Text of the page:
Finding And Selecting The Right Influencer

What most of us forget is that at the end of the day, social media is merely a platform we’ve all recently jumped onto for marketing purposes. Yes, it’s a powerful one at that, but again: it’s still just a platform. The success of our online-hinged campaigns still heavily relies on the strategies we apply on the social Web and our adaptability to every new technology and trend that comes our way. And so, online marketers need to find ways to optimize social media to create buzz around their brands and grab the opportunities as they come. It will help with your site"s SEO because trend and number of visits it will generate will increase the ranking of your site.

One of the many popular ways to go about this is by leveraging on influencer marketing. However, as anyone who’s ever tried, it can tell you, it’s much more than just getting into an influencer’s good graces. Here are a handful of best practices you can use as a guide to help get the ball rolling and hit your goals.

Your Eye On The Prize.

The first thing you should do is identify what your goals are for even delving into influencer marketing, and list them down on paper. These include the most obvious ones like spreading the word about your brand, attracting people into your fold, increasing product revenues, etc. Organize them according to priority and constantly refer to that list every step of your campaign as draw up strategies. That list will be your constant guide to keep you focused on achieving those goals as your campaign progresses.

Finding Influencers.

Either for a general demographic or for a specific niche, you must identify the influencers and measure their level of influence, the depth of their engagements with their followers and many other factors that should align with your overall goals. This helps you keep your head in the game no matter the amount of noise online. Using social monitoring tools like Technorati, Klout,  SocialMention or Topsy can help you sniff out the right influencers for your brand on sites like Twitter and Facebook. They also display online impressions and sentiments on each personality.

The Screening Process.

Always remember that just like traditional marketing’s celebrity-fronted advertisements, the influencer you chose will also be, in a manner of speaking, representing your brand. You may also have to backread their previous tweets, status updates and/or the multimedia contents they shared to get your answers though. The broader their network, the better SEO it will provide to your website. Find as many potential influencers as you can and then just narrow down your list with these few questions to evaluate each one.

1. How many people are following them and how many are they follow back?
2. How often are they blogging, posting updates or tweeting?
3. Do they personally engage with the people in their network of followers? How diligent are they in responding to their followers’ queries or comments?
4. Do they share (or retweet) their follower’s messages? Are they articulate enough to carry out your message/s?
5. How involved are they in their respective tribes? Do their followers respond to their posts?
6. How do they fare on the search engine results pages when you do a Google search for the keyword phrases related to their market/niche?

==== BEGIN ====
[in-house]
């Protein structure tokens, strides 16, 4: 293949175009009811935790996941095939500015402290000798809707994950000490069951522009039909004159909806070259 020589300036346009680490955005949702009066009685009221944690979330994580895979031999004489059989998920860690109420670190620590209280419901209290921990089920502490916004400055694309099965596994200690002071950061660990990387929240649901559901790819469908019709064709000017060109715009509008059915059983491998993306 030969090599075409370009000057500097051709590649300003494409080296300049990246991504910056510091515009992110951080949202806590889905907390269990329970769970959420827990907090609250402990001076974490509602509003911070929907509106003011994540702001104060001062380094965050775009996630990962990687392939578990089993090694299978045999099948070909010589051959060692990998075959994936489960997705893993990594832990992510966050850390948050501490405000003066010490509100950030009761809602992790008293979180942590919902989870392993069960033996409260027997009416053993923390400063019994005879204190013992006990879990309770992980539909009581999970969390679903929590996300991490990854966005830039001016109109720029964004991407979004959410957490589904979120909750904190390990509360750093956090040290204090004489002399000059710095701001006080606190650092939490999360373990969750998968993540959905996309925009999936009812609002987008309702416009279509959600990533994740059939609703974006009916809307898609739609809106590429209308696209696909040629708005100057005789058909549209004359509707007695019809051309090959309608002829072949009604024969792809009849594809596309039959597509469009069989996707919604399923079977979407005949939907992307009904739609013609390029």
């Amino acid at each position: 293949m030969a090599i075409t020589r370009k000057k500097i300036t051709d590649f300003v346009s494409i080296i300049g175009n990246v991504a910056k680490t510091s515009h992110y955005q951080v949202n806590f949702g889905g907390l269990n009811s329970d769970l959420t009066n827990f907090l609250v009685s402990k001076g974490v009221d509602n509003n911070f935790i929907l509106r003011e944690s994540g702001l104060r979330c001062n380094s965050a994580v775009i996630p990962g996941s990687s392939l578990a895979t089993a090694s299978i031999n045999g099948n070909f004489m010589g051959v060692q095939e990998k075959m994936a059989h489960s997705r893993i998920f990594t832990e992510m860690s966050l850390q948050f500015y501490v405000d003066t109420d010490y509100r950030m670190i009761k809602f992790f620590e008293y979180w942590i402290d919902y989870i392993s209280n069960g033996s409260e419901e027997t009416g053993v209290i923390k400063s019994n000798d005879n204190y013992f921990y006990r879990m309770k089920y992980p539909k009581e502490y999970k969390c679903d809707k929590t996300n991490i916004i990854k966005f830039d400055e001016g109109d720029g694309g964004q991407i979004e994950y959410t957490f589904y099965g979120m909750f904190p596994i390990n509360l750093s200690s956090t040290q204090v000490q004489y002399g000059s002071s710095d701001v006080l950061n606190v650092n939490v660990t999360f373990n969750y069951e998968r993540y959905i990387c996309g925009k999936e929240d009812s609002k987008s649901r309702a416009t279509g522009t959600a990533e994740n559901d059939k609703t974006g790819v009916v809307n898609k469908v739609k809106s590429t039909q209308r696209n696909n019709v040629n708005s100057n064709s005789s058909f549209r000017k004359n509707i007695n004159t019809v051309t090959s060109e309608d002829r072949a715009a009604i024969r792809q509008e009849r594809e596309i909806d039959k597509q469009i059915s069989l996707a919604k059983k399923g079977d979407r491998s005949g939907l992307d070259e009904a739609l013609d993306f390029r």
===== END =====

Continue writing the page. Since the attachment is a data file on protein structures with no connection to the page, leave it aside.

7. Are their followers the right people you want to target marketing-wise?
8. What are their thoughts about your general field of business? How about your brand/products/services?
9. How passionate are these people regarding their beliefs?
10. Do their opinions and beliefs clash with the ideals you and your company lives by? Is their general public image apt for the personality you want your brand to embody?

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Elements to optimize your blog’s sidebar

A blog’s sidebar practically summarizes the content and all the features offered by the blog. In essence, it showcases what you have to offer in one or two neat, unobtrusive columns, depending on your chosen blog layout or template. It plays a large part in upping a blog’s usability, improving the user experience to give your visitors easy access to different sections of your blog without having to navigate their browsers away from your domain.

Since its very existence is integral to a blog’s navigation, it’s crucial to optimize its functionalities by embedding useful elements like widgets and tools. This also indirectly helps with SEO since it will help the customer stay on your website. From looking at blogs online, both popular and upstarts in their niches, you may notice that they employ different elements. Many are standard components to guide the visitors around your blog and to related offsite locations, while others use other widgets that are more twee than functional. Here are a few sidebar components your blog’s sidebar should have.

Search Box

Search boxes make it easy for your readers to find blog posts based on keywords and topics. Most sites put their search boxes within the sidebar, while others inject them at the top of the page next to the masthead. If you’re using blog publishing services like WordPress or Blogger, the search box comes as a default component. But if you’re building a blog from scratch or would prefer to employ other search boxes, you can just copy and post readily crafted search box codes onto your blog’s HTML structure from Yahoo, Bing or Google.

Short Bio

Letting your readers, especially new visitors to your site, know who you can help introduce you to your community. This can be used as a trajectory for both social engagements and for establishing your site as an authority in your slice of the blogosphere. For this, include a short bio at the very top of the sidebar about you or your brand. And by “short” we mean one to three sentences that give a gist of who you are, what you intend to achievement with the blog, and what you’re offering. Include a link to your blog’s About Us page at the bottom of the bio to direct your readers to your fully furnished profile page.

Contact Details